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TPFThis is SO stupidly off topic to The Pour Fool that I can’t even really justify to myself the fact of it being here.

But the idea will not let me alone.

There are several current proposals afloat within NFL circles to do something to minimize the danger to players of injuries suffered within that most violent eight to ten second in all of sports: the returning of kick-offs. It’s a scenario ripe for injury: a smaller player, desperate to make his name with the team, the league, and the fans, catches a kick-off four yards deep in the end zone and comes blasting out at full speed, racing toward ten guys intent on knocking his head off. It really IS as dangerous as alarmists make it out to be and just saying, “Well, that’s football!” in a jaunty tone really doesn’t cut it in the face of life-long effects of concussions. There have been a LOT of proposals put forth on how to deal with what looks increasingly like the total loss of that eight – ten seconds, which is also one of the most exciting moments in sports. Most say that, eventually, kick-offs will just be banned.



The field with the conventional eleven per side.


I think there’s another possibility and I haven’t heard anybody discuss it:

The main way that players are injured on kick-offs is by the traffic and confusion that’s present when you have ten of your own players and eleven opponents, all choking up the returner’s field of vision. Most serious injuries do not come from head-on collisions and even those which do almost always happen because the returner’s view of the field was obstructed and an opposing player came”out of nowhere” to crash into the runner at full speed. Those debilitating injuries – not just head injuries but ACL tears and broken bones and spinal damage – come from blind-side hits that the players could not possibly avoid. With ten guys masking the returner’s field of vision, it’s entirely possible to pop a guy with no warning and with NO chance that he’ll even see it coming.

My proposal is simple: Fewer Players, Fewer Injuries

The kicking team, in my version, consists of  four coverage people and one kicker. When the ball is kicked, the kicker immediately leaves the field and cannot participate in any of the play’s results. The receiving team consists of a returner and three defenders. This removes 60% of the field of vision clutter that produces blind-side hits. It doesn’t decrease the element of strategy at all and, in fact, allows for more drama. In the suggestion of getting rid of kick-offs altogether is the reality that one of the most valuable tools in any coach’s fourth-quarter strategy would be eliminated: The On-Sides Kick.

The on-sides kick is absolutely vital to the idea of making those epic come-backs that produce the sorts of finishes like Seahawks Vs. Packers in the NFC Championship Game in 2014. It’s an irreplaceable part of the come-back strategy and maybe the most dramatic ten seconds in football. In my proposal, the on-sides kick takes on new dimensions: with only eight men on the field, coaches for the kicking team CANNOT just line up their four men twenty yards from the kicking team. There’s a very real possibility that the ball – which only has to travel ten yards to be up for grabs – could be kicked past the front line of the receiving team and covered – or returned for a touchdown – by the kicking team. It makes that moment MORE exciting and dramatic and keeps alive the possibility of the thrilling last-second come-back.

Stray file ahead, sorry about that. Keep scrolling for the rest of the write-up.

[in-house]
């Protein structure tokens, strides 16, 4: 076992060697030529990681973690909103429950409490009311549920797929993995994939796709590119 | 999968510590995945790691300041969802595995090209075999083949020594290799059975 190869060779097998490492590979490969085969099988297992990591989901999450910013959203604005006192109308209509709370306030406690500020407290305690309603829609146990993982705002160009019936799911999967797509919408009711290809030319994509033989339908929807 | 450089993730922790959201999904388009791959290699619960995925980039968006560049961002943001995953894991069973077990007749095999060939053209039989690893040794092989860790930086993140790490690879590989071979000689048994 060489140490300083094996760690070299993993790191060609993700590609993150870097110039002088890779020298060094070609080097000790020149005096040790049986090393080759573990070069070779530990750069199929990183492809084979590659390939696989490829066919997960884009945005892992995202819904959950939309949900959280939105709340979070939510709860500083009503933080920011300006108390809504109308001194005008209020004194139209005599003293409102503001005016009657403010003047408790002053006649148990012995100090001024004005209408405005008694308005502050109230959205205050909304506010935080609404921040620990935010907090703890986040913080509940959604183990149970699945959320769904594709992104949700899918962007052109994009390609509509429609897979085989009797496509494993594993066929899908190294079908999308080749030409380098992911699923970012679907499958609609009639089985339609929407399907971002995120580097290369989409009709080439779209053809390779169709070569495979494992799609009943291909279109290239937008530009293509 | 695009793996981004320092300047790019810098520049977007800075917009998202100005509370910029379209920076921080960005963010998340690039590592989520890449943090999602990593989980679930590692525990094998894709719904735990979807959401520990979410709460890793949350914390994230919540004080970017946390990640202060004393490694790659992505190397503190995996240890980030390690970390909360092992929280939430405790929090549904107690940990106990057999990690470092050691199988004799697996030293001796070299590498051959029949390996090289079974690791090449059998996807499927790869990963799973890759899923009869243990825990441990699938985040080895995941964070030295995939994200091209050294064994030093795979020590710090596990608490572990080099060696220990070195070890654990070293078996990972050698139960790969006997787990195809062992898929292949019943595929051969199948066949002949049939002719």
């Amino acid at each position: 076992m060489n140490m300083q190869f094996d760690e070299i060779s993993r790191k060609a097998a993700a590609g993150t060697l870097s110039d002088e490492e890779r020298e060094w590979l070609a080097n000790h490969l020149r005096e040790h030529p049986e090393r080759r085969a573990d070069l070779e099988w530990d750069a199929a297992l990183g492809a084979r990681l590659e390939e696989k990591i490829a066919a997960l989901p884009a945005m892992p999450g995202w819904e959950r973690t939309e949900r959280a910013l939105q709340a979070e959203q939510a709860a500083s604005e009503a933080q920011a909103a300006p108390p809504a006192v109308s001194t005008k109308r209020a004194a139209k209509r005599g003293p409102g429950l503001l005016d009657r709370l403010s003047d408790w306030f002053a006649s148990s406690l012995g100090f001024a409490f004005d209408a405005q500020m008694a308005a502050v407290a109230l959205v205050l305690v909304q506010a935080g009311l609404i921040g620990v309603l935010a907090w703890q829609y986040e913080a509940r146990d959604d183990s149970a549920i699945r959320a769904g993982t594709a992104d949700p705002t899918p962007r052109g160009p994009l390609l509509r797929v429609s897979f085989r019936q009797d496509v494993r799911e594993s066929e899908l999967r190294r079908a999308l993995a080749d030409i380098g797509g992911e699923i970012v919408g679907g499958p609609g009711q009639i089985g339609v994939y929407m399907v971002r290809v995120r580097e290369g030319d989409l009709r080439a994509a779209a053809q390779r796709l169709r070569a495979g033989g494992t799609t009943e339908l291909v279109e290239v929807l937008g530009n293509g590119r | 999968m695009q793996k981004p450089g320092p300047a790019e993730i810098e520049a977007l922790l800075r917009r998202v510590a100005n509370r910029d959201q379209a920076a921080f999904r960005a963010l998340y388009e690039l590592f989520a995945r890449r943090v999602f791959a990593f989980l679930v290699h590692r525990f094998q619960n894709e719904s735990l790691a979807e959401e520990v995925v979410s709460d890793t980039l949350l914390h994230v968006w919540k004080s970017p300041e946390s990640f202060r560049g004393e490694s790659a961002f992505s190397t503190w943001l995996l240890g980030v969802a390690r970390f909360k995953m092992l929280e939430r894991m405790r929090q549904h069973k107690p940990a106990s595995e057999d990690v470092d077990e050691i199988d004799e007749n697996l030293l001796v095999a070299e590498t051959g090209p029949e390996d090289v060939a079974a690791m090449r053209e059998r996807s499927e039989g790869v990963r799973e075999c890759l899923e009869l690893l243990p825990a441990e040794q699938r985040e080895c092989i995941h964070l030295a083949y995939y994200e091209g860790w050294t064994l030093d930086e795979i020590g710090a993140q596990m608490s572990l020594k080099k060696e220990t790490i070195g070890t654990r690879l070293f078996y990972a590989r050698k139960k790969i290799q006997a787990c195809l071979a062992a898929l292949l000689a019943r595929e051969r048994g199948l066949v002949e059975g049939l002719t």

The new field with four-on-four (Returner in red. Kicker leaves after kick-off)


There are dozens of new strategic possibilities in play in this scenario and it will be far less dangerous for the players involved because the field vision is vastly simplified and lets players see who’s coming, so that blind-side collisions can be avoided about 90% of the time.

I decided to post this here because it’s easier to post a link for football writers and league officials to follow to read this and I’m hoping that I get some direct fan feedback here. I hope, if you think this is a reasonable, workable alternative to losing the kick-off altogether and would, in fact, make the game MORE exciting, you’ll share it with any football fans you know. There’s a very real possibility that somebody has already thought of this but, if so, I haven’t heard or read about it and I’ve been looking HARD.

Thanks for reading. My motivation here in basic: I’m a huge football fan and I don’t want to see the game I love diluted to glorified flag football when there’s a reasonable solution at hand.

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2 thoughts on “WILDLY Off-Topic: A Return Proposal For The NFL

  1. this seems like an xfl style of play without any Blockers In order to Liven up the game unnecessarily.


    • It’s ONE PLAY out of , what, 200 in a game. And the alternative is to lose the kickoff and its dynamic brother, the onsides kick, to injury concerns. Everybody ALWAYS whines and scoffs and finds fault with every new idea floated in ANY sport and, after new rules are implemented, they either work or they don’t. Great coaches find ways to strategize around new rules; to even capitalize on them, in the long run. Kick returns are among the most exciting plays in football but it is not possible to argue that the dangers of running at full speed into eleven guys who want to knock your head off are not real. With less confusion in their field of vision, returners can see tacklers coming and defenders have less ability to find the obstructions needed to make blind-side hits. All this is in the post. SOMETHING like this is going to have to happen, eventually. Would you rather have kick-iffs elmininated, altogether? That’s becoming likely. Just saying that nothing new will work and things are fine as they are are NOT among your options.


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